Executing PowerShell Core from Windows PowerShell

Yes! It is possible to execute PowerShell Core in Windows PowerShell in a very creative way.  Of course, this is just a Proof-Of-Concept and fun to experiment.

In this scenario, the goal is to be able to rebuild the PowerShell Core PSObject in Windows PowerShell. and see the results.

What’s required?

First, if PowerShell Core is already installed, then that’s all we needed. The ingredient are there and we are the chef to create the recipe.

There are four main cmdlets to make receipe works:

1. Start-Process – This cmdlet will run PowerShell Core non-interactive.
2. Export-Clixml – This cmdlet will export to an XML file the PSObject from PowerShell Core session.
3. Import-Clixml – This cmdlet will import from an XML file to recreate the PowerShell Core PSObject in Windows PowerShell.
4. Select-Object – This cmdlet is use to display the output of that object.

Think of the *-Clixml cmdlets as the disconnected way to reuse PSObject in a disconnected way, is like saving the state of the object for testing.

The Recipe

Basically, Start-Process is where the PowerShell Core is run to execute the script. Now, within the PowerShell Core script, it is required to include the Export-Clixml cmdlet. This is where the PowerShell Core Object created in the script will export to an XML file. Finally, importing the same XML file in Windows PowerShell to be worked on and the displaying the PowerShell Core results in Windows PowerShell session.

Now, it’s very important to study and understand the PowerShell PSObject.  Also, do all necessary test to see if there are any limitations in this process.

The Code

Here’s the basic code to accomplish this Proof-Of-Concept:

## --------------- Proof of concept --------------- ##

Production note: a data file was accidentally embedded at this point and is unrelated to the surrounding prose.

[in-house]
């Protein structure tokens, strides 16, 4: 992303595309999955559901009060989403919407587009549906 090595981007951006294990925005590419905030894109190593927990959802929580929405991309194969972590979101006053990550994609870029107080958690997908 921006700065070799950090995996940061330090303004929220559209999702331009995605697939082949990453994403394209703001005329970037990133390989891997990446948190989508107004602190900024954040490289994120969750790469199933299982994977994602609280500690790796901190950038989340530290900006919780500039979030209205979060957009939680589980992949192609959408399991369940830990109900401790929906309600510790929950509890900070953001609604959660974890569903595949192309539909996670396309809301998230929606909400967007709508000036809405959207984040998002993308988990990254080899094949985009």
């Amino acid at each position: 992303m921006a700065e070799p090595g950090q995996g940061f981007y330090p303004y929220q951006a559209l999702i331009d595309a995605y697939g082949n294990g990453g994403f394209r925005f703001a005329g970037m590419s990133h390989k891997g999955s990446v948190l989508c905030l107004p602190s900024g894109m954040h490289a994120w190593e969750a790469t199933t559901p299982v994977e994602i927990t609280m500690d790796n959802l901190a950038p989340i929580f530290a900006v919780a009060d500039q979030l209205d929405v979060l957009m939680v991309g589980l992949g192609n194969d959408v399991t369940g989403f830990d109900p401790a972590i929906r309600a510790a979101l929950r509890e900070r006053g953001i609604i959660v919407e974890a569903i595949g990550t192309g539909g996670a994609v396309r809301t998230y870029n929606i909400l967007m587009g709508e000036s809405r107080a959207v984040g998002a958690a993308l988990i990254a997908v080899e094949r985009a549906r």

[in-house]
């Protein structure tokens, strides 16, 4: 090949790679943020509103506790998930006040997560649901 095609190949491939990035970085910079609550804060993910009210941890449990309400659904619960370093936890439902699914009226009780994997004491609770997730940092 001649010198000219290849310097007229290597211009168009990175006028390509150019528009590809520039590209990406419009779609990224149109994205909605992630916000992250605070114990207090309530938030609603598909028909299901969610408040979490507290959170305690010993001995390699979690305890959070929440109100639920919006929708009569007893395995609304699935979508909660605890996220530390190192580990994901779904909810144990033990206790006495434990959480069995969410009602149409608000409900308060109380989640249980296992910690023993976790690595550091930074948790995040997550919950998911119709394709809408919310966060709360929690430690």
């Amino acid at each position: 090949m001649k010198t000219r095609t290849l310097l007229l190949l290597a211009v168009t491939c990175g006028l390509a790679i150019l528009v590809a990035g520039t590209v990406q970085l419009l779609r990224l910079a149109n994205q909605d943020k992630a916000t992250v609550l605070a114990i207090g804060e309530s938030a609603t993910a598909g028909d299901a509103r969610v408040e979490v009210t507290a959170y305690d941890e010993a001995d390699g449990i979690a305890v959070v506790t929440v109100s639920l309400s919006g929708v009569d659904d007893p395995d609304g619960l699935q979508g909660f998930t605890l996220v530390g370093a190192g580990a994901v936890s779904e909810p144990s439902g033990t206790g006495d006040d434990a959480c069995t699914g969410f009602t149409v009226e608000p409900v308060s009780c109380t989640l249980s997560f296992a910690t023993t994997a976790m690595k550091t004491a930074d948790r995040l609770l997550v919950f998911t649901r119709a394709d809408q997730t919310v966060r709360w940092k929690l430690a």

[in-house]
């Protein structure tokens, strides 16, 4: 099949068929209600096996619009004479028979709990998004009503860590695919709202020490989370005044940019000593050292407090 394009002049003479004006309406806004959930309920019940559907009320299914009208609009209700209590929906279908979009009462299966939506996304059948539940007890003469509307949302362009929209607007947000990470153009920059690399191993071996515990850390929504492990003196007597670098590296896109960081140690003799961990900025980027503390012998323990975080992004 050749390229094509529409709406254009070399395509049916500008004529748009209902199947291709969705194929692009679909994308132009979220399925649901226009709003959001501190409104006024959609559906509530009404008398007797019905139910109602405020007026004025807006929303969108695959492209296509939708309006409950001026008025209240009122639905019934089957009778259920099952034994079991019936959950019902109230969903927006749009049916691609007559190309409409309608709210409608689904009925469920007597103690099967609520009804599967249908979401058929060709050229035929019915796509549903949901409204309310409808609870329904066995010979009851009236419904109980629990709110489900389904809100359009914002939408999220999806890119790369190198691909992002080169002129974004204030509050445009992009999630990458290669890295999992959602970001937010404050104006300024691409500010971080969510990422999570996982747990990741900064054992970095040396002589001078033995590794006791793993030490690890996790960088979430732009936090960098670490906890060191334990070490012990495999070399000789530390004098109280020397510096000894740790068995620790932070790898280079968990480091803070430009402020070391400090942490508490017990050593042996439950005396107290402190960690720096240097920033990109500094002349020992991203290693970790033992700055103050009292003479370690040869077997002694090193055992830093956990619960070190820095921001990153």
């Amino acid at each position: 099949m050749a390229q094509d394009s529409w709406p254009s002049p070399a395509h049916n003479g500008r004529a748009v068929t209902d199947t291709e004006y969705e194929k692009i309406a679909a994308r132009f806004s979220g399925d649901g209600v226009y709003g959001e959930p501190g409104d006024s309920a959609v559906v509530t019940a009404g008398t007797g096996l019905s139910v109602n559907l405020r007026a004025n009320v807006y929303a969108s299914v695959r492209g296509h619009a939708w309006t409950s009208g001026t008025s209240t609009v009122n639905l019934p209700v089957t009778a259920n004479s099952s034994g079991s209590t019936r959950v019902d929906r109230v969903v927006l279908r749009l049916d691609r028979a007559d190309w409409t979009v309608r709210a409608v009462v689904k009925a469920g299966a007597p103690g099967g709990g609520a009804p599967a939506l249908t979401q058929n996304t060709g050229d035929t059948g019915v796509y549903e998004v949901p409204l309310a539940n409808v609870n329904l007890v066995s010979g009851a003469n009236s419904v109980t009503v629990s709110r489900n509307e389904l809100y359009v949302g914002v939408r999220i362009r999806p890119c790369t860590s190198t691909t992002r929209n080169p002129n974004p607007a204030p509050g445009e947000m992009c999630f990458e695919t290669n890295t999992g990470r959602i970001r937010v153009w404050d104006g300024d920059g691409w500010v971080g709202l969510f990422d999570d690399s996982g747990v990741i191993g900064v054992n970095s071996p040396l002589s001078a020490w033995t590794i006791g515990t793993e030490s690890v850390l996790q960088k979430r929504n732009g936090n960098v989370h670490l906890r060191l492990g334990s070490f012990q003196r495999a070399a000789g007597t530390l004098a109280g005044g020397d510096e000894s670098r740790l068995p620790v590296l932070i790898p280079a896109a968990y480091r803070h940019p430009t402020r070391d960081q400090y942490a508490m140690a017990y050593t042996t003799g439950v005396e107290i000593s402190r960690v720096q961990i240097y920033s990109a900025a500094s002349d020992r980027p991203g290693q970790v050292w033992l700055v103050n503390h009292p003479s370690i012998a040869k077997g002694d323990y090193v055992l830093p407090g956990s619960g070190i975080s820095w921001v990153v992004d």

## - Build PWSH process for Windows PowerShell Form:

## - Create Scriptblock to execute in PowerShell Core:
$pwshScriptBlock = @'
(Get-Variable PSVersionTable).value.GetEnumerator() `
| Where-Object{ $_.Name -eq 'GitCommitId' } `
| Select-Object Name, Value `
| Export-Clixml -Path C:\Temp\PwshCoreObject.xml;
'@;

## - Set file path to PowerShell Core Executable:
$FilePath = "C:\Program Files\PowerShell\6.0.2\pwsh.exe";

## - Set executable parameters to run with Scriptblock:
$ArgumentList = '-noprofile -nologo -NonInteractive -w hidden -command "& {' + $pwshScriptBlock + '}"';

## - Execute PowerShell Core process:
$Process = Start-Process -FilePath $FilePath -ArgumentList $ArgumentList -PassThru;

## - Import pwsh CliXml object back to Windows PowerShell PSObject:
$pwshPSObject = Import-Clixml -Path "C:\Temp\PwshCoreObject.xml";

## - Display results from PowerShell Core CliXml file:
$pwshPSObject | Select-Object -Property $_;

The code is executed from a Windows PowerShell session. Try it, experiment, and test. See if it’s fit your need in any way.

Conclusion

Please, I’m not saying that this the way to go. But, it just showing one way to handle sharing results between Windows PowerShell and PowerShell Core. Again this is just for fun, and at the same time learning more about PowerShell.

The possibilities are endless! (Teaser)

Be Bold!! Learn PowerShell Core!!

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